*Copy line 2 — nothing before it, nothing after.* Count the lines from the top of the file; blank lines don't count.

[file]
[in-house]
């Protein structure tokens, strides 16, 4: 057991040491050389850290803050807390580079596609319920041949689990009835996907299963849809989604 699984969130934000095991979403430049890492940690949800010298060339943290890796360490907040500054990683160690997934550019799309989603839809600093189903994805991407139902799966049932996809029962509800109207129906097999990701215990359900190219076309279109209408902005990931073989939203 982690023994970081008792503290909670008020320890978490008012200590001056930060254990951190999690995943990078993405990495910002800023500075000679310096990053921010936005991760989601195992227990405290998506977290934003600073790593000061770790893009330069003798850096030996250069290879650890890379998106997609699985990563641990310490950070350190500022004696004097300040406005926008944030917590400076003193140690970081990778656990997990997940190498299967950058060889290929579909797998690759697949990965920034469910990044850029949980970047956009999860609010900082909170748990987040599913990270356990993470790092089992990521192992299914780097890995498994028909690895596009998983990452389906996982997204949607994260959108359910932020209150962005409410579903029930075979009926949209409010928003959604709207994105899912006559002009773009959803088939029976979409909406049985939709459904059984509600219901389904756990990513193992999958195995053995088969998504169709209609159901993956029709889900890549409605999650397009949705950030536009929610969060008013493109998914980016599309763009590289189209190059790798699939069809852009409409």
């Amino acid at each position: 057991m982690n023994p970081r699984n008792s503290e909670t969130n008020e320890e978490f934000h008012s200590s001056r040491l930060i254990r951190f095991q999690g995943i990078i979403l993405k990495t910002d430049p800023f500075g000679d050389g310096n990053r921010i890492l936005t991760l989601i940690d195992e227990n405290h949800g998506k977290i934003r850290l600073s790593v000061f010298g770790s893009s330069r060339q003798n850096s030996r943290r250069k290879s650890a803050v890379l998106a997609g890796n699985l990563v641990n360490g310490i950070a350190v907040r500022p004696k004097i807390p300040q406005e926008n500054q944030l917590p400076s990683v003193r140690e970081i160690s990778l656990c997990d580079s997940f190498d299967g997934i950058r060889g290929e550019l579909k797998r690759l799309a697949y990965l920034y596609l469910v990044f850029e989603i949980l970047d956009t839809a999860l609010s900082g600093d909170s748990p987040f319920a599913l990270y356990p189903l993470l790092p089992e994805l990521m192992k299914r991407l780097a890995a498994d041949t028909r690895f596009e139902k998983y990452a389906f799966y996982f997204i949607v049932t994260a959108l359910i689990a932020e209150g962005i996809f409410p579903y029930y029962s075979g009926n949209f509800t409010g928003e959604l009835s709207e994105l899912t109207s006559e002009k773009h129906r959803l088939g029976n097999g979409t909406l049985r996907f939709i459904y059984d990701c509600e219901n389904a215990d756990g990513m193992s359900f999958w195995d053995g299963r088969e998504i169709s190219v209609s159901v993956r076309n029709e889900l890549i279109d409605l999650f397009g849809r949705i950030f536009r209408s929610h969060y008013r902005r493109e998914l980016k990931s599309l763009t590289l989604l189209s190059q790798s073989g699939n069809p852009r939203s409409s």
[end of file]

């Protein structure tokens, strides 16, 4: 057991040491050389850290803050807390580079596609319920041949689990009835996907299963849809989604 699984969130934000095991979403430049890492940690949800010298060339943290890796360490907040500054990683160690997934550019799309989603839809600093189903994805991407139902799966049932996809029962509800109207129906097999990701215990359900190219076309279109209408902005990931073989939203 982690023994970081008792503290909670008020320890978490008012200590001056930060254990951190999690995943990078993405990495910002800023500075000679310096990053921010936005991760989601195992227990405290998506977290934003600073790593000061770790893009330069003798850096030996250069290879650890890379998106997609699985990563641990310490950070350190500022004696004097300040406005926008944030917590400076003193140690970081990778656990997990997940190498299967950058060889290929579909797998690759697949990965920034469910990044850029949980970047956009999860609010900082909170748990987040599913990270356990993470790092089992990521192992299914780097890995498994028909690895596009998983990452389906996982997204949607994260959108359910932020209150962005409410579903029930075979009926949209409010928003959604709207994105899912006559002009773009959803088939029976979409909406049985939709459904059984509600219901389904756990990513193992999958195995053995088969998504169709209609159901993956029709889900890549409605999650397009949705950030536009929610969060008013493109998914980016599309763009590289189209190059790798699939069809852009409409």